The commoner. (Lincoln, Neb.) 1901-1923, December 01, 1922, Page 3, Image 3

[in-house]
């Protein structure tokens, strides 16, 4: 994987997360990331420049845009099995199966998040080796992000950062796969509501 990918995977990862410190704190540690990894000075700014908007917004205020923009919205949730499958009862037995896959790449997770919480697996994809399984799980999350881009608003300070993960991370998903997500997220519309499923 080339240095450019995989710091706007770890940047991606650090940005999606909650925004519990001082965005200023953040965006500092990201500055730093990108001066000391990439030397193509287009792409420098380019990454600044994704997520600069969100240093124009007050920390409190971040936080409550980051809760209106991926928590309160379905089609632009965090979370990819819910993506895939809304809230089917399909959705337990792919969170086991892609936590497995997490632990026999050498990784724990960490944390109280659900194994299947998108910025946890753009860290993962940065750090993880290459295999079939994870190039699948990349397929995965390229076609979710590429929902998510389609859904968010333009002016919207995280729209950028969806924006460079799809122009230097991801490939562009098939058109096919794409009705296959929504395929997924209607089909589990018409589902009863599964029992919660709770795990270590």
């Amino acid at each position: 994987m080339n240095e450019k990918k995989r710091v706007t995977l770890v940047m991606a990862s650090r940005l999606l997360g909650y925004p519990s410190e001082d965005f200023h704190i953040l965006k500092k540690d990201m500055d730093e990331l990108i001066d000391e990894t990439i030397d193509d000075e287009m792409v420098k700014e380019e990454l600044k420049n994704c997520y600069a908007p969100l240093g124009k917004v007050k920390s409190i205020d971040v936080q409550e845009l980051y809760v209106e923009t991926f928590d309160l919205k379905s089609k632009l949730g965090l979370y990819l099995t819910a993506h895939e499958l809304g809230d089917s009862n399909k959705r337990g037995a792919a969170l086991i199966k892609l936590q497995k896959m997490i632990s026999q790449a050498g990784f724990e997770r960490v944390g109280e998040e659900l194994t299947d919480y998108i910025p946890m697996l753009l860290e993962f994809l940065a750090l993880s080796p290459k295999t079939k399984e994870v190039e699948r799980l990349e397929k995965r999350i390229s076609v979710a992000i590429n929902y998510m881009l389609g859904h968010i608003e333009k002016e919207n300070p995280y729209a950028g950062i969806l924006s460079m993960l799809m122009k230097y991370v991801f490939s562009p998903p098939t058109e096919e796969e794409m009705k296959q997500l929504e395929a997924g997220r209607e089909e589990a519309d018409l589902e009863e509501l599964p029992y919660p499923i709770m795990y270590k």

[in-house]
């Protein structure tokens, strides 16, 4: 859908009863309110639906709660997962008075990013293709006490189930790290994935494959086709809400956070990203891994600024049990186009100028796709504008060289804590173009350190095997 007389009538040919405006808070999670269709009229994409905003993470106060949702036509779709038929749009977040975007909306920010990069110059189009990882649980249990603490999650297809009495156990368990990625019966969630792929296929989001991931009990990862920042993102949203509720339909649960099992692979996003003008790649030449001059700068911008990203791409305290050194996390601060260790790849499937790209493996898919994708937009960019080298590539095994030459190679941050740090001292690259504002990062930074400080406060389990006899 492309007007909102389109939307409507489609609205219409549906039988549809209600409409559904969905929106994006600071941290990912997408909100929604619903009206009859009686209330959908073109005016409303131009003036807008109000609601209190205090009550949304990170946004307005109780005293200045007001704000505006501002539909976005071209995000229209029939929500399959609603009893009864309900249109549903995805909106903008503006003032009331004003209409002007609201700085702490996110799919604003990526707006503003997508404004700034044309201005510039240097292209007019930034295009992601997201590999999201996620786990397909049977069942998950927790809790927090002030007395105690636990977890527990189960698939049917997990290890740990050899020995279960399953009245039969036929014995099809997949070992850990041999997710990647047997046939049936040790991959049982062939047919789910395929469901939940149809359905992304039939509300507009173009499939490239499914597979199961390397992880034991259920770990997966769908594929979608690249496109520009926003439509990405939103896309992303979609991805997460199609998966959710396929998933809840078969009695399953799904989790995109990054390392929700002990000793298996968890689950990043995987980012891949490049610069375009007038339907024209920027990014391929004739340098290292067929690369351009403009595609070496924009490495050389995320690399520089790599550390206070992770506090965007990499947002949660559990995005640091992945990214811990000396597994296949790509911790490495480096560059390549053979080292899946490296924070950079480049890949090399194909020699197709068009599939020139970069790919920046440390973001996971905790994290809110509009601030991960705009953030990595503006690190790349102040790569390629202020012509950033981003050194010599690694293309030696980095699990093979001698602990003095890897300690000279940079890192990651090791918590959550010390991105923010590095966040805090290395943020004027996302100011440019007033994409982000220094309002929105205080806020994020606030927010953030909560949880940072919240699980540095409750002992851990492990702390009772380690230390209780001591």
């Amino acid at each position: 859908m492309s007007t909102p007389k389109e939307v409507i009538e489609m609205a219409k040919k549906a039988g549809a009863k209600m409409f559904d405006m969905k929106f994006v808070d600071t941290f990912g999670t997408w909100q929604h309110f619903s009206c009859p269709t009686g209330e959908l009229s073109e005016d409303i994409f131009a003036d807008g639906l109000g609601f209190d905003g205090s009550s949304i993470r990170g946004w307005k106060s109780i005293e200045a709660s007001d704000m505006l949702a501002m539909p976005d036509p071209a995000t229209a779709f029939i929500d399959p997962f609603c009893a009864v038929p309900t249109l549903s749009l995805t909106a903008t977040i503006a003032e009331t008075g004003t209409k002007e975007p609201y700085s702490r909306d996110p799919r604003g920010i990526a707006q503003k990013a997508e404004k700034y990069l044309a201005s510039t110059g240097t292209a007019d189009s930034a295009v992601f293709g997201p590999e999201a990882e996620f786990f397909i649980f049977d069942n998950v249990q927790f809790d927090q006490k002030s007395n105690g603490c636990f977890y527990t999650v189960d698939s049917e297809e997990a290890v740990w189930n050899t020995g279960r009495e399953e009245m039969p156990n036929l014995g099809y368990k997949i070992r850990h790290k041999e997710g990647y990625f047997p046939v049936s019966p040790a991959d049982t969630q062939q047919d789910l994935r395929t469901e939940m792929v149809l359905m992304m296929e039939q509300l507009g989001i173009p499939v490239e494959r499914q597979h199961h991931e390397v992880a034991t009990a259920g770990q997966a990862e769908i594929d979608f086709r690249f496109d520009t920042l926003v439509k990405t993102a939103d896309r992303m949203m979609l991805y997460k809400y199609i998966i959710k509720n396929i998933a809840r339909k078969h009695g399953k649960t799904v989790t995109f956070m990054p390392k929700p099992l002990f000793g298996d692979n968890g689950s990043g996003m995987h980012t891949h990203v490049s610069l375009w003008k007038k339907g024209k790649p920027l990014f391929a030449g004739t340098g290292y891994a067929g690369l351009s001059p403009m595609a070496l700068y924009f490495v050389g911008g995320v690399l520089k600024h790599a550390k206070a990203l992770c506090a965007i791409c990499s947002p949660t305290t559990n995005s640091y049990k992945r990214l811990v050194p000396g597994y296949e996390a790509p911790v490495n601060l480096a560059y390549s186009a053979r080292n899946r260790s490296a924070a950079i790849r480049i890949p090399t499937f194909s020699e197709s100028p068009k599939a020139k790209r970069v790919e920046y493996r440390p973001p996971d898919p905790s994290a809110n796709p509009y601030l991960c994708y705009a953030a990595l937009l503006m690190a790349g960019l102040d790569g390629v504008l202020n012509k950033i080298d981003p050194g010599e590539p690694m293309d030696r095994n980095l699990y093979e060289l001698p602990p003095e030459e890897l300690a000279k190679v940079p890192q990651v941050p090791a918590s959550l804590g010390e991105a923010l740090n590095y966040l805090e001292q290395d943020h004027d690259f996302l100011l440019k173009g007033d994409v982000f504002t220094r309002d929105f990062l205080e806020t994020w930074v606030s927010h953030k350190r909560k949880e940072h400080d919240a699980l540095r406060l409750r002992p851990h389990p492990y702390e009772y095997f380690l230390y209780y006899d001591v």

.TW-" ' T ,AU "'ft iL '; :,- v; !? -Ar-. i ::!... DECEMBER, 1922 - The Commoner ,' ... wiwpfsgfw' y.v - The CaiiSes of Repub lican Defeat While individuals will differ as to the rela tive influence exerted by different causes, there will be general agreement, as to several of the reasons which ;Jed lo the .Democratic landslide this year. '';' . First: The. fajrmers 'revolted against Re publican policies. . fi . ' ' ' .V Sdcond: The labo'ring men resented the at titude of the administration on the coal' and railroad striKesfN '; ' ' Third: The people with "small incomes were indignant at the f avoritJsm . stidNvn to profiteers in the repeal of the excess profits tax arid to the financiers with big incomes aii shown! in the re duction of higb rates. Fourth: Theo'nsumers w.ere angered, by the burden placed upob them by a bigh tariff made Jn the interest o-f a few manufacturers. - Fifth: The exrservice men were indignant because of the refusal of the Republican party to vote a bonus "when it was willing to vpto money to profiteers, to those enjoying big in comes, to the railroads, and to the ship com panies desiring subsidies. Those were causes that contributed materially to the stunning blow administered to the Re publican leadership To the national causes weredded - msihy local causes, chief among which was ajn.'jncrease in local- taxation. In Borne states, like' Nebraska, state, county and municipal taxes 'bad tripled within the last few years. " ' When one examines the various influences ? that combined to produce the result, he finds that one phrase describes that situation now; it, was a revolt against the rule of the rich. The government has-been In the hands of big busi ness and greed which lacked the intelligence that would lead to sell-restraint and pushed fits exactions so far r as to excitea' rebellion airiong enough Republicans to menace the "supremacy of the party. I remains"1:Q be seen whether the re buke will bring -reform or simply stir the bene ficiaries of privilege to. greater activity .in the 'hope of "getting while the getting is good.'l , The election of 1922. was a wonderful vindi cation of the wjsdom of popular government. A nation that .went riotpusly Republican in 1920 sobered aip within two years. The story of the Prodigal Son nas found its counterpart in the nation. Many w,bo went away arrogantly two years ago came' to themselves when they were confronted by a diet oX h'usks. The repentance Was sudden -may it jprove complete. ; ". . . W. J. BRYAN. womS? CMn n?lcnibatantfl, including mT ? d "dron, while torpedoes at sea aro o thnly againsi,lthe military and naval forces ?ed hv a my' The 0ri,ginal prPBal was by.a unauimows vote, save ours. I am not lti"0? attItVon this auStton but what can a layman do when ho has against n m tne foremoBt contemporary military and naval experts? My hope is that the United Stages will yet stand, with the majority on tho record. . . "I stated afterward in a bantering way to Captain Mahan, as well as to others, that ,while I could not support any of the arguments mat had been made in'favor of allowing asphyxi ating bombs, there was one which somewhat ap pealed to menamely, that the dread of them might do something to prevent the rush of tho rural population to tho c:ties, an the aggrpr gatlon of the poorer Classes in them, which m one of the most threatening things to modern society, and also a second argument that such bombs would bring home to warlike stay-at-home orators and writers the realities of war." The first step toward universal peace would seem to be tho sending of advocates of peace, to the peace conferences. Thp professional soldier, 'whether found in the army or navy, is quite apt to take a very 'different view of peace suggestions from that-taken by .the civilian. It is an honest difference of opinion expressed by thej)ld saying that each one is inclined to mag nify lv!s own calling. If the United States is to lead in the peace movement it must speak through those who are hoping for the coming of the day when swords shall be beaten into plowshares. W. J. BItyAN; SOLDIERS OF PEACE .V HANDICAPPED HY MILITARISM , The United States Lwas handicapped in the first Hague Peace conference by the dominating influence of militarists. The American Commis sion was made ftp of Hon. Andrew D, White, Captain Mahan;. TJ. S. Navy, .and Captain Crozier, U. S. Army. It seems from the report of that conference that Captaia Maban did- all the discussing; dl least noother name appears. Jbe votes were taken .by countries and. the of ficial record dfd not show the attitude of individ ual members of the comrnission. t From the autobiography of Mr. White, pub lished in 1914, it' seems that the action on Poisonous gas, was not unanimous, but the ep Leaentatives of the army and navy outvoted Mr. White. The following extract from his auto biography throws-interesting light upon the pro ceedings: - ' !'- ' M- v "Asftto asphyxiating" bombs, Captain Mahan jpoko at lengtb.against the provision to forbid Jjem; his ground being that not the slightest ng. had yqt been' don" e looking tQ such 'an in dention; thaX even JMhore hadbeen, their use jould not be ,sb bad ias the use of torpedoes JEanst ships o .war; -that asphyxiating men by -vuua oc deleterious gases- was not .worse man former Was: the less dangerous of the two, since Jje gases used ,mgbt simply incapacitate men 2 a short? "tini,- wbile tito "blowing up of a Jj)lP of war means. death to all ormearly all of tho,se upon.it. ,vfT'.. ' t ro this it. was answored and, as it seemed JJ, yy, with, "force -that asphyxiating bombs ""Sat be used against towns for the destruction The American Legion at it3 recent meeting- took a strong stanuin favor of universal peace. It was not merely an expression of a DESIRE for peace but specifically en dorsed the steps that lead to peace. Its plan is to "proceed as rapidly as conditions permit and the decrees of such international courts he come operative; entirely to disarm and disband sea and air forces and to destroy tho imple ments of warfare." This is a very v sweeping proposition a very important, program. It is not to be partial disarmament but ENTIRE dis armament. The forces are not to Abo merely di minished but DISBANDED and the plan em bodies the forces on sea and n the air. That there may be no doubt as to the completeness of the program, the Legionyadvises the destroy- "" ing of "the implements ofwarfare." Bravo it means something when the men who fought in tho late war become soldiers of peace and cast their influence against war as an institution. But their wisdom is .further mani fested in a declaration against the .ch'ef cause of war and in favor of a substitute for war. They oppose territorial aggrandizement. Experience , shows that land hunger- has. been a fruitful source of international, conflict. People who would regard robbery on the highway as a 'crime sometimes regard as patriotic the larger robbery that is accomplished by armies and navies. The Legion also declares in favor of international courts to "outlaw war." , War can not be abolished until a substitute is found and the international court is tho natural substi- ' tute'for violence, just .as national courts have taken the 'place of violence between individuals. While the Legion, resolution d'd not mention INVESTIGATION as a method of preventing war it doubtless would endorse the treaties pro viding for investigation of all disputes because they Scarry the nation a long way In 'the direc tion of peace. , ; In commending the "action taken by the Le.n jrion.'the personality of Commander Ousley shouVa not be overlooked.- .His selection raises a, strong presumption in -his 'favor and this pre sumption is supported by his utterances. He has justified the confidence expressed by his. fr'ends and manifested by tho Legion, He oc cupies a position of very great importance and will- exert a large influence. It is extremely fortunate-for the country that the official head of so large and so meritorious a group ot slmor'can' citizens should throw his influence mSn the right side of so vital a question. Every frieSd of Peace will rejoice that the Legion un der Commander Owsley's leadership, is' using its Powerful influence against war. The cause of SeSs greatly strengthened by the arrival of General Owsley and his div's on; the issue of the battle is no longer in doubt.. & i Glemenceau's Visit ; Tho Unitod States always welcomes 'difetfn gu shed men from abroad, whcthor: their" specialty bo music, science, discovery"! or poll- ' tics. Clcmonceau is ono of tho great men 'off Fnniqo, oven though ho was dropped as a-'pllot '" sdon after the war clOsod. ' ' ' But giv.ng a cordial porsonat wolcomb'- to"1 distinguished mon is vdry different from dndors irig the r views, and our distinguished French j. visitor will soon learn that tho United States" has not tho sightost intontloiuof entering Into any "ontangllng alliance" either with Frarfco of -any other nation. QlcmcnconiL has nov6r,sliowtt ary great imprest in the Leaflb of Natons;hS has been skeptical in regard to Its usefulness:' Ho contended for an allianco between OYoat ' Britain, Franco, and tho Unitod States, bolfov-" Ing that the throo nations could, by acting to-" gather, insure world peace. Of course ho 6Vbr- ' estimated tho arnled strength pf tho three 'na1 tlons and ho ontiroly mHuntl6nstood tho BftijFft'' of tho United States. The proposed alliance be- . tweon tho Unitod States and Franco which tho president brought back from the conference has ' never received any consideration in this coun try, because there has never been any sentiment: favorable to it. If there had been any such" sentiment at that'timo it would havo boon de stroyed by France's conduct s'neo the war. HerV imperialistic tendone'es are now well known and our nation fully realizes that such an alliance as Clomenceau proposes would be hurtful to Franco - as well as objectionable to tho United States. Just as a revolver in tho hip pocket leads men' into.altercations which they would otherwise avoid, 8d Franco, w'th tho United States as a guarantor, would be apt to enter into disputes , .which she w'll 'avoid If compelled to reply upon . her. own strength. - - The old idea that peace could bo preserved by terrorism is exploded and thq world now.,, knows that peaco is impossible without disarma ment. If tho nations aro to live together .as f rends, they will havo, to lay Aside their arms:-; and they must exist, as friends , If jthey ard o& exist at all. . v . - t .. 'The people will bo interested in hearing what Clemenceau has to taay but they will not bo in-i terested in doing what ho wants done. His visit' will, not strengthen the causo which ho . has espoused, but 'f ho has-is often to suggestion he will carryback to his native 'country a warning . that may he of value in preserving the peace of the world. J Franco wants to exorcige colonial.' power over helplesspoople, she will havo to do .. it, by her own strength or find some other part ner bes'des the United Statps. Wo dt) Hot coyot .r r tlie. . riches tfiat can be extorted from the so- ' called inferior people; Wo have prqmised inde pendence to tlie-.F liplnos and wq willnot help r to take liberty from any otlier people. Wo can reply to Clemenceau by paraphrase o a battle-cry that, has come' down to us from. Revolutionary . days: Millions for the propogation of peace, but not a cent for the exploitation of weaker,. nations. , - w. J. miXASH. ;A r y ffi PROHIhlTION CONFERENCE REEDED ,, )f. The President has. acted wisely n, suggesting , a conference Qf governors to. consider the en? ,-,-fbrcement of prohibition. It will not only hap ten effectivo co-operation, but it will give the country a chance to see how "executives- dne." under the domination of tho wets., Possibly the r governors might pass a. resolution f.askkrg the?Jf Pres'deht to safeguard the., nation, against" f.h action of friendly nations that allow their-:fla,gr.tf to protect smuggling conspiracies against .tpo law3 of tho United States, ( V t ---- :;r-, THE NEXT GREAT REORIVlrs"," ,".J5 "...") The sentiment in favor of the direct election of president and vice-president, and. far the in-.r. aucuration of pres'dent and the convening mf)t.,n congress in January following elect'ons, gro.ws; rapidly.' "A favorable committee report for a a constitutional amendment embodying these 're-.5 forms has already, been secured An the Senate- and should receive' the "support of' all those who . favor the people's rule '.n governmental, affairsut- A DESERVED COtPLDIENT The election ,bf Hon. Cdrdell Hull,i as cori gressman from his old Tennessee district, Isas deserved compliment to him and a recognition -ot J his former services to the people of his district and state. Congressman Hull has done splendid worlfcas chairman of the Democratic national committee, and his . Teturn, to congress Is fortur ' nat for the country. iflU r. 1M W Ik ?f M tt-. ' A H 1 ,SJ '- 0 : k ni -?fl tm-.'i n i m a m ifl4vSit - M. --..